In recent years, China has seemed to take a more central place on the world stage. But is it really as important a player as its image suggests?
In a recent book review event held at George Washington University, Professor Robert Sutter talked about his new book: Foreign Relations of the PRC: The Legacy and Constraints of China’s International Policies since 1949. Sutter’s overarching assessment of foreign relations in China carries a negative tone throughout—for now, China is not as important in international affairs as it was in the past. To support his statement, Sutter provided an overview to address the following points:
- Does China have any strategy in foreign affairs?
- Has China come to follow modern world order/Is China a status-quo power?
- How is China important in world affairs?
- Does China have principles for its actions?
Sutter’s answer to the first point is a solid “no.” He argues that while China does have certain goals it desire to achieve, its policies change constantly based on circumstances inside and outside of China, causing competition between its different priorities. China positioning itself in a triangular relationship with the United States and the Soviet Union while its priority was (supposedly) nation building, according to Sutter, was an example of China’s lack of foreign affairs strategy. This assessment reminds me of Professor David Shambaugh’s lecture on China’s foreign policy—“policies in China are made by the top leaders, but its process remains a myth.”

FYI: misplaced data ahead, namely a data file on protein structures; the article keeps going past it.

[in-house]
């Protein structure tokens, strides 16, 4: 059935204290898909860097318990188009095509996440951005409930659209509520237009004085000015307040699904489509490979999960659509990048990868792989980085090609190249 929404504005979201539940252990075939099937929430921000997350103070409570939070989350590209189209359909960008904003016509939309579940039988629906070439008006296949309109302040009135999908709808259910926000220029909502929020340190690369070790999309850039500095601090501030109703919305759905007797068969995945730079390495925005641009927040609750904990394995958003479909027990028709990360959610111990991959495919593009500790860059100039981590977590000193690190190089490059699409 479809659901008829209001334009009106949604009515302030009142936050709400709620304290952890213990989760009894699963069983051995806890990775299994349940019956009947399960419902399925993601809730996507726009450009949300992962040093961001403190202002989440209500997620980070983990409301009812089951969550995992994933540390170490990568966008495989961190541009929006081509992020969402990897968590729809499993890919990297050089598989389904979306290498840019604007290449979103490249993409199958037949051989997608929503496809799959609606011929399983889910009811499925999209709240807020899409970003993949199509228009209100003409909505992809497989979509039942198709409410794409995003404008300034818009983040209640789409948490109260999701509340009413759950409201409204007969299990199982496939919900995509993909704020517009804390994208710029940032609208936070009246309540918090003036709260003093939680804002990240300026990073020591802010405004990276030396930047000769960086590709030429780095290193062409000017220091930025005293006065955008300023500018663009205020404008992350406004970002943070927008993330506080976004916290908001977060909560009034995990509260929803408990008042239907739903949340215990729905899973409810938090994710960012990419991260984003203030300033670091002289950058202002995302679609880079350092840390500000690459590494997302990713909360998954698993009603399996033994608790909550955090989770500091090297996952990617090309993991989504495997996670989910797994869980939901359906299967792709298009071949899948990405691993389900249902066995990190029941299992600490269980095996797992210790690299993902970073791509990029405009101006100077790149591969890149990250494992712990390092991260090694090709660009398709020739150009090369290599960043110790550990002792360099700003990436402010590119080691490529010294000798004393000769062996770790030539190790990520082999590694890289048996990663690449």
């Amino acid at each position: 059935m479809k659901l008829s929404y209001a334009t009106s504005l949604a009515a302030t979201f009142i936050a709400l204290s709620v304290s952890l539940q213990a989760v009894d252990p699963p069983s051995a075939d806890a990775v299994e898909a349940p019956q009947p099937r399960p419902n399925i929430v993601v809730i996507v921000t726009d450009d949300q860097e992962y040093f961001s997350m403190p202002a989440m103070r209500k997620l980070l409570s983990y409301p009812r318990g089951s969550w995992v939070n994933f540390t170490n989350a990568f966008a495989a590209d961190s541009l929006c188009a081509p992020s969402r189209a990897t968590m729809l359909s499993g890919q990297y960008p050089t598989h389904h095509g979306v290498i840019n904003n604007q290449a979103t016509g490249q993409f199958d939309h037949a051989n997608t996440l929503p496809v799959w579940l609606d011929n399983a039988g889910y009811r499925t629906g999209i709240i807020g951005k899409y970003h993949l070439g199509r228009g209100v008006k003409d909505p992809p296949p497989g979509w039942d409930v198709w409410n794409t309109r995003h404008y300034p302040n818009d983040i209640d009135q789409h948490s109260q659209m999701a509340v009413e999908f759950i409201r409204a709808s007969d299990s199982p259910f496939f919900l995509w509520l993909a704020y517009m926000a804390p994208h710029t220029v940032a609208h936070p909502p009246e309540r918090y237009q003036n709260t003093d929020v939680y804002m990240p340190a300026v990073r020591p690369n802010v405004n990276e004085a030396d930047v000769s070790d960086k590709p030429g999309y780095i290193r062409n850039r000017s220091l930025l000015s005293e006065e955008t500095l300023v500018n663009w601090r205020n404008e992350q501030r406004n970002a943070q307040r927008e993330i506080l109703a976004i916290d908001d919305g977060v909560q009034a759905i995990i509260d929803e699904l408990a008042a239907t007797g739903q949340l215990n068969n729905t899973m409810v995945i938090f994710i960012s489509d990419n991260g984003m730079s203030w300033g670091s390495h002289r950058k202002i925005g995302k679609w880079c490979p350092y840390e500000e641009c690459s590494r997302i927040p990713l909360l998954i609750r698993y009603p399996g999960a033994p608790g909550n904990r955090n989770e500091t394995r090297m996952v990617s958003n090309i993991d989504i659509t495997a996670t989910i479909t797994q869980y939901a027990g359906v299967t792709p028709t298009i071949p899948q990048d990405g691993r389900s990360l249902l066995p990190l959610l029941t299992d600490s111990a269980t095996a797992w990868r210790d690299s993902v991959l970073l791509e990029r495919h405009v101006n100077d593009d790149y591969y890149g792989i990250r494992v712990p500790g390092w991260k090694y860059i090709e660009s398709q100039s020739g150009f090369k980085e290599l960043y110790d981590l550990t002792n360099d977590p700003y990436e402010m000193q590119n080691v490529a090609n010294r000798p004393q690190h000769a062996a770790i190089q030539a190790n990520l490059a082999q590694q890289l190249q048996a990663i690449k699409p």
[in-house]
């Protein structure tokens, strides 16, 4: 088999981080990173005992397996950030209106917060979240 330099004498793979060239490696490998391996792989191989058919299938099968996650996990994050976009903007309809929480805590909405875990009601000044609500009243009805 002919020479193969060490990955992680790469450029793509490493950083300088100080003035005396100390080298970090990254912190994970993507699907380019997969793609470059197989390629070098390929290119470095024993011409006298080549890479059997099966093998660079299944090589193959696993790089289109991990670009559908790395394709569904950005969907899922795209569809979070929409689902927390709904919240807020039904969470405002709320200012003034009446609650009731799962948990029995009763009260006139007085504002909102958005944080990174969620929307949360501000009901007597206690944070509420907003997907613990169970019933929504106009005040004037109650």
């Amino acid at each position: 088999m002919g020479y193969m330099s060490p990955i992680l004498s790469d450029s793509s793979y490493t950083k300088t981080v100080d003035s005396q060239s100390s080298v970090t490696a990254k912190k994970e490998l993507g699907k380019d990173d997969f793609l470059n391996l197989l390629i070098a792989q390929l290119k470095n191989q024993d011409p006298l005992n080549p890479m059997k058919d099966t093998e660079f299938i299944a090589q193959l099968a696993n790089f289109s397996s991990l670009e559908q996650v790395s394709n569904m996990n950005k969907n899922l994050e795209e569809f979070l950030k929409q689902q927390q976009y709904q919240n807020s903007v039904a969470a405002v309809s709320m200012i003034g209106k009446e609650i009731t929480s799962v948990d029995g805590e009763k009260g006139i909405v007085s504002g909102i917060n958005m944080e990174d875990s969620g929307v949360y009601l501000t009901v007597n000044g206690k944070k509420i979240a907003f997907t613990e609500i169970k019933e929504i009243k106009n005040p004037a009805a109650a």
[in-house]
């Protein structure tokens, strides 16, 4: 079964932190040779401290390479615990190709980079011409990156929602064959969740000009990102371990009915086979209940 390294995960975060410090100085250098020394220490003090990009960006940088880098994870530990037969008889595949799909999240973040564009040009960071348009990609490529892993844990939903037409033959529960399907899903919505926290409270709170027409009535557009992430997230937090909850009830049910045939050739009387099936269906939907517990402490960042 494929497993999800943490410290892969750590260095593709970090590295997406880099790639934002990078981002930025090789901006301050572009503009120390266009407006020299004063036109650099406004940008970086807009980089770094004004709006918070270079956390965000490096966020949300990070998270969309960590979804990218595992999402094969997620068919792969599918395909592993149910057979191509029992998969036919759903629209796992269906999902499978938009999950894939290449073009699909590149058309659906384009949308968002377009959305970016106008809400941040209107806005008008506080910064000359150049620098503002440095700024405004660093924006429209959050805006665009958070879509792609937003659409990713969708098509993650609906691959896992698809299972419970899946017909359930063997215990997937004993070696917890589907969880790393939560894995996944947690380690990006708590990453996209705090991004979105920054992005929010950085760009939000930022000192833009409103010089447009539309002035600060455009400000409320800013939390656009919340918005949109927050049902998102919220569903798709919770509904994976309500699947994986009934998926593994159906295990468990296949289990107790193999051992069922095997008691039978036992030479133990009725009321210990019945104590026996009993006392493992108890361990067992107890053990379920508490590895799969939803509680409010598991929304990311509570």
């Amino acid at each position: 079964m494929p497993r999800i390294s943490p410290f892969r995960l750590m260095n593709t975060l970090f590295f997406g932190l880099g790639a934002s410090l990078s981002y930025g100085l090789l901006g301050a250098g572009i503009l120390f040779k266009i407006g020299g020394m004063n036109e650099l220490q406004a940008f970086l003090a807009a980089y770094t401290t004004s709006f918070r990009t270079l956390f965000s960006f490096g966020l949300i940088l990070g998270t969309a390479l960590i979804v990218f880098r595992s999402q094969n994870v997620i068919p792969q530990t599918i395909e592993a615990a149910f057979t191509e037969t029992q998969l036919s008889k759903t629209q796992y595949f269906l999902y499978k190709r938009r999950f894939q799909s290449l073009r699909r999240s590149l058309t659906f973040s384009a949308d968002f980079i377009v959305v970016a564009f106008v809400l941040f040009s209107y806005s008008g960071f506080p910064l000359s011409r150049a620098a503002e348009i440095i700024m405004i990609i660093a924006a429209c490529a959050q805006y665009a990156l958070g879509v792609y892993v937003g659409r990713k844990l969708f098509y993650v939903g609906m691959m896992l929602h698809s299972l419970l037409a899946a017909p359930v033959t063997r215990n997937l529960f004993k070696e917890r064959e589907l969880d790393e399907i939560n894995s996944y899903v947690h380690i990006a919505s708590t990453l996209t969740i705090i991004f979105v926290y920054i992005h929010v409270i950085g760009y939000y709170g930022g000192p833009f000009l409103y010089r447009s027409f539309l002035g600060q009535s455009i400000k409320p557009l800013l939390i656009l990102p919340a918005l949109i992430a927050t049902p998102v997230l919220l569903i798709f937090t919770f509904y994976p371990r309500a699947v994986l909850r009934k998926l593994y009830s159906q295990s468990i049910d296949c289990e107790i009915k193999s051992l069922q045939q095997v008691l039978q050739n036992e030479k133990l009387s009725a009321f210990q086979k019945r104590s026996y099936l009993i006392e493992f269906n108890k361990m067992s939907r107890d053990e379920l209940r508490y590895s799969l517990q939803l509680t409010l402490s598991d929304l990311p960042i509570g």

While all four points are crucial in Sutter’s assessment, I am particularly interested in the discussion of the second point because he used free market in China as an example— a major theme that CIPE focuses on in its programs. In Sutter’s analysis, China uses its capacities in the realm of the military, economy, and technology only to fulfill its interests. China’s overall trade policies, Sutter said, “degrade the free market, which contradicts international norm.”
When push comes to shove, China does have the capacity to isolate a country where it encounters territorial issues by restricting trade with that country. The question i,s though, what implications will arise that could potentially backfire on China, and how long can China afford to isolate a country without retaliations from the country’s allies?
On the question of China’s significance in world affairs, Sutter believes that China is important, but its importance remains constrained to Asia for now. Statistics show that 70 percent of China’s foreign policies are directed at other Asian countries, addressing sovereignty, economic, and security issues. As such, Sutter argued that China will be an important world player only when it has a secured its basic regional position within Asia.
Nonetheless, judging by its not-so-pleasant image as perceived by neighboring countries, China is not yet in the leading position even in Asia. As both Sutter and Shambaugh mentioned, China’s victim mentality strategy is not credible to its neighbors.
China’s economy may have grown tremendously over the past few decades, but its position in international affairs may still not live up to its economic might.
Michelle Chen is Program Assistant for Asia at CIPE.